If I got vaccinated a year or two ago, or I got sick from COVID-19, doesn’t that protect me?

It provides a “low level of protection,” Bäcker said. By July-September 2022, more than 96% of Americans had some COVID-19 antibodies from vaccination or previous infection, according to a CDC study released in June.

But, Bäcker said, “The level of protection decreases with time,” and the updated vaccine provides a boost to the immune system and is more effective against the variants of the virus now circulating.

Besides vaccination, what can I do to reduce my risk of infection or to protect vulnerable loved ones?

Wear a mask in crowded places, especially if you are at higher risk for severe COVID-19 or will be in contact with vulnerable people, Schaffner said.

Few likely will wear masks at Thanksgiving get-togethers, but you can reduce risk by testing before you go, Farber said.

How do hospitalizations this year compare with previous years?

On Nov. 17, 2022, there were 461 hospitalizations on Long Island, the highest mid-November level of hospitalizations since the pandemic began. As of Nov. 17 of this year, that number is less than half, 185. Each year of COVID-19 has had somewhat different patterns. One similarity: Cases have always risen significantly after Thanksgiving.

What's been the recent trend for COVID-19?

COVID-19 hospitalizations have been roughly level on Long Island for the past few weeks after increasing more than 500% between late June and early October, to 326 cases on Oct. 5.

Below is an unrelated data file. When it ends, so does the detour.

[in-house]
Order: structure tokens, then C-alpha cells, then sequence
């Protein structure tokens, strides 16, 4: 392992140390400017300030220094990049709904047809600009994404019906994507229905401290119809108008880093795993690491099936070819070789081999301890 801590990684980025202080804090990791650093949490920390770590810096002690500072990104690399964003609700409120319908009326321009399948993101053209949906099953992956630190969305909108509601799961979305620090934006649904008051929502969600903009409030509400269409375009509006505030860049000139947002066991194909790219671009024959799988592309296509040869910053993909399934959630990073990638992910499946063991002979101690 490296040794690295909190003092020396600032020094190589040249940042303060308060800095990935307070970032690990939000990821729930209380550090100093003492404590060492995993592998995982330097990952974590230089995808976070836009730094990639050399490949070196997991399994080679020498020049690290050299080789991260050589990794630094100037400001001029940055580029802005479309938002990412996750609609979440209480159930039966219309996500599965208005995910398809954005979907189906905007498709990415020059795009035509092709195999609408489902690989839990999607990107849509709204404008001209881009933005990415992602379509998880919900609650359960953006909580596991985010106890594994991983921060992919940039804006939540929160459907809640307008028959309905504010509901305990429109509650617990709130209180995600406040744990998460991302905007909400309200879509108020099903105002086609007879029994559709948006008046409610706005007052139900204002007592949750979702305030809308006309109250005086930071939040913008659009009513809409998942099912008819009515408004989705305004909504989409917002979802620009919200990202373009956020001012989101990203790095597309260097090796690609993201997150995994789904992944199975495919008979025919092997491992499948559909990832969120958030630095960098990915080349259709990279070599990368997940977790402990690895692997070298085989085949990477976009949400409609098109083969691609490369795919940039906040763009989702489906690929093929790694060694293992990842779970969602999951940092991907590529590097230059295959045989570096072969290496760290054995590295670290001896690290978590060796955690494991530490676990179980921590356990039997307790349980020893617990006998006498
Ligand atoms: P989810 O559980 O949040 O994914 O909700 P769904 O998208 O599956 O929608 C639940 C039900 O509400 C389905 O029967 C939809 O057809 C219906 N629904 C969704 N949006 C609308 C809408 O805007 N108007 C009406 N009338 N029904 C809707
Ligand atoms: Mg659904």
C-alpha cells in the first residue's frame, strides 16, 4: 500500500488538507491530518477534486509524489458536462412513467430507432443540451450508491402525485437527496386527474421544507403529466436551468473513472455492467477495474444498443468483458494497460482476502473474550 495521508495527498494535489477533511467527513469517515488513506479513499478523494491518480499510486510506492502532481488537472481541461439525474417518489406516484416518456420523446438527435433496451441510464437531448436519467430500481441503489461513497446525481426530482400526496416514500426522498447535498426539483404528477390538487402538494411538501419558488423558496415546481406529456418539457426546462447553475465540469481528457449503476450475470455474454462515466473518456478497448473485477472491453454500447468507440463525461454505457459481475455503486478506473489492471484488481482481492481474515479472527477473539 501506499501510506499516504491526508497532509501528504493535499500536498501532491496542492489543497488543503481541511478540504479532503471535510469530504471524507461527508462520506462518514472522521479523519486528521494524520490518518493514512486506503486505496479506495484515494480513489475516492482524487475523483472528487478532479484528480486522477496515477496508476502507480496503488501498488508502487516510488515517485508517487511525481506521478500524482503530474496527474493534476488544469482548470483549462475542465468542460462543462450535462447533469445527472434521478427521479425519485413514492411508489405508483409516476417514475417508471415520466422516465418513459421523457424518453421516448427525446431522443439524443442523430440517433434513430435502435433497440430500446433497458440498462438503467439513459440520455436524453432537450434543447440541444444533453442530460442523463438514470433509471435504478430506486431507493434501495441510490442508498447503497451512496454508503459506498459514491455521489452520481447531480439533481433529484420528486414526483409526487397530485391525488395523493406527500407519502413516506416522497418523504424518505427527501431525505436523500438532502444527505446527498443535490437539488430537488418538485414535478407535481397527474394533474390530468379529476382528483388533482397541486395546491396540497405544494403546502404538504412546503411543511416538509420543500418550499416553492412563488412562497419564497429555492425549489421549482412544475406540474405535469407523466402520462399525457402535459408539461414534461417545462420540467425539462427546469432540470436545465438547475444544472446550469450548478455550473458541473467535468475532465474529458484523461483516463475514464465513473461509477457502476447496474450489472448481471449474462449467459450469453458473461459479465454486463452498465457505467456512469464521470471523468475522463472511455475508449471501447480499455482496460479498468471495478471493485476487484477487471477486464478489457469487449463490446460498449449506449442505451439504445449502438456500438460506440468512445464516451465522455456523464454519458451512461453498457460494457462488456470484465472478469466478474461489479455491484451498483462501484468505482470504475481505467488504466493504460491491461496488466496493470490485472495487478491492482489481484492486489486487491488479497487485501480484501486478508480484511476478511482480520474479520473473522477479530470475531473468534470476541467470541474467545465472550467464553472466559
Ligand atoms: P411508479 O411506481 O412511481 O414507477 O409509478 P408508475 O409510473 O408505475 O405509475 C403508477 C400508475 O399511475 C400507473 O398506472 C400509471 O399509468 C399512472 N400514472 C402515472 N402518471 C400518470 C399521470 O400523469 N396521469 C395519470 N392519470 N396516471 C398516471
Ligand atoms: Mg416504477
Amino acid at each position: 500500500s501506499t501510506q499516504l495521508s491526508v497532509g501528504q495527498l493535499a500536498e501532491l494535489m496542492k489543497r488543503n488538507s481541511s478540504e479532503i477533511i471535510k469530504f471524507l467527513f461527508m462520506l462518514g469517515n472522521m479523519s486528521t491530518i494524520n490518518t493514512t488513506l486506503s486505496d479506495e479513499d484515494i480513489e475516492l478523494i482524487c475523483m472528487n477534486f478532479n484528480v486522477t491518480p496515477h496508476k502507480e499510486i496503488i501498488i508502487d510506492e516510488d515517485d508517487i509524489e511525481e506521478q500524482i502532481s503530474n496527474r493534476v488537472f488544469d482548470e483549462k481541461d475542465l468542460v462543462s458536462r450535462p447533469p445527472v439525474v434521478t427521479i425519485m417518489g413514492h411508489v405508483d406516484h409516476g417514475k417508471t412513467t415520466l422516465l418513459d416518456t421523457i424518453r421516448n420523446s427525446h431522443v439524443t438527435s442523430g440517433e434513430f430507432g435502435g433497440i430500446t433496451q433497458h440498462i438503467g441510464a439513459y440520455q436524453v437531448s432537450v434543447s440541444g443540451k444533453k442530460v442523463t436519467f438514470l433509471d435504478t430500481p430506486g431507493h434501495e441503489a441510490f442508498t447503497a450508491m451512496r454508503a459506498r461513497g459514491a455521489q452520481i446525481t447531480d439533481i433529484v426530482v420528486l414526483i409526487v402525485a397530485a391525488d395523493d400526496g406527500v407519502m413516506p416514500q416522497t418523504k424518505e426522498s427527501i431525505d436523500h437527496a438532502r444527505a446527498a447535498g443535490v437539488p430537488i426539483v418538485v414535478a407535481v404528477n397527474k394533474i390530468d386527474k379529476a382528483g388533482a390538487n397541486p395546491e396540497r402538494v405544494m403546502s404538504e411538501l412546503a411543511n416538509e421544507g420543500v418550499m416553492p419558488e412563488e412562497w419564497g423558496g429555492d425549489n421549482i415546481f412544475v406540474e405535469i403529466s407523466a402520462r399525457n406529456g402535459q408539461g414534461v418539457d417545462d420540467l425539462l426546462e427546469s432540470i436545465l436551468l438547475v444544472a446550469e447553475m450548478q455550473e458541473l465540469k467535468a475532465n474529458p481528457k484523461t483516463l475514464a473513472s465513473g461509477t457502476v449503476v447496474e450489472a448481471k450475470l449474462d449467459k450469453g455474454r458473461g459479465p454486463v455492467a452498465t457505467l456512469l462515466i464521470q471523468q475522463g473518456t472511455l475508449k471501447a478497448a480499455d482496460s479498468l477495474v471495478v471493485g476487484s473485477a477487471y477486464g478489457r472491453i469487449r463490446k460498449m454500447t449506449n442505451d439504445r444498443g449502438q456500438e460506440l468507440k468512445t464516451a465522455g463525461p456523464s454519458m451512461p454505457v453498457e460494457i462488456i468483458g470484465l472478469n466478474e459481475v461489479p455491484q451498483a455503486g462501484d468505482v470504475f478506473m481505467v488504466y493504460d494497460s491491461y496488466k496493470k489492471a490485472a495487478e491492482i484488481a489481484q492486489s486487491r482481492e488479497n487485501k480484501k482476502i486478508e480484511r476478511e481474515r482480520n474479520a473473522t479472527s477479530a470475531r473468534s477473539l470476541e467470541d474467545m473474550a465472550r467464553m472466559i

Where will numbers go in the coming weeks?

Schaffner said that with most people having at least some immunity, and with “seemingly less severe strains” of the virus circulating, there likely won’t be a huge surge in hospitalizations.

“But we will see an increase,” he said.

Bäcker said the trajectory of COVID-19 is difficult to predict, in part because the virus is constantly changing. He pointed to the unexpectedly “astronomical” number of infections during the first omicron wave of late 2021 and early 2022.

“What curveball is this virus going to throw at us?” he asked.

Why will numbers probably go up during the holidays?

“There’s a lot more traveling, there’s a lot more congregation of families and people,” said Dr. Grace Ting, chief medical officer at Nassau University Medical Center in East Meadow.
With the virus currently less virulent for most people, many people don’t have symptoms, she said.

Dr. Grace Ting, Deputy Chief Medical Officer of Nassau University...

Dr. Grace Ting, Deputy Chief Medical Officer of Nassau University Medical Center and Associate Director of the emergency department. Credit: Johnny Milano/Johnny Milano

“People are less apt to test, and they don’t know they have the virus, and then they will go visit their families,” Ting said.
The end of the federal public health emergency in May meant that tests often are no longer free, and that also likely will decrease testing, she said.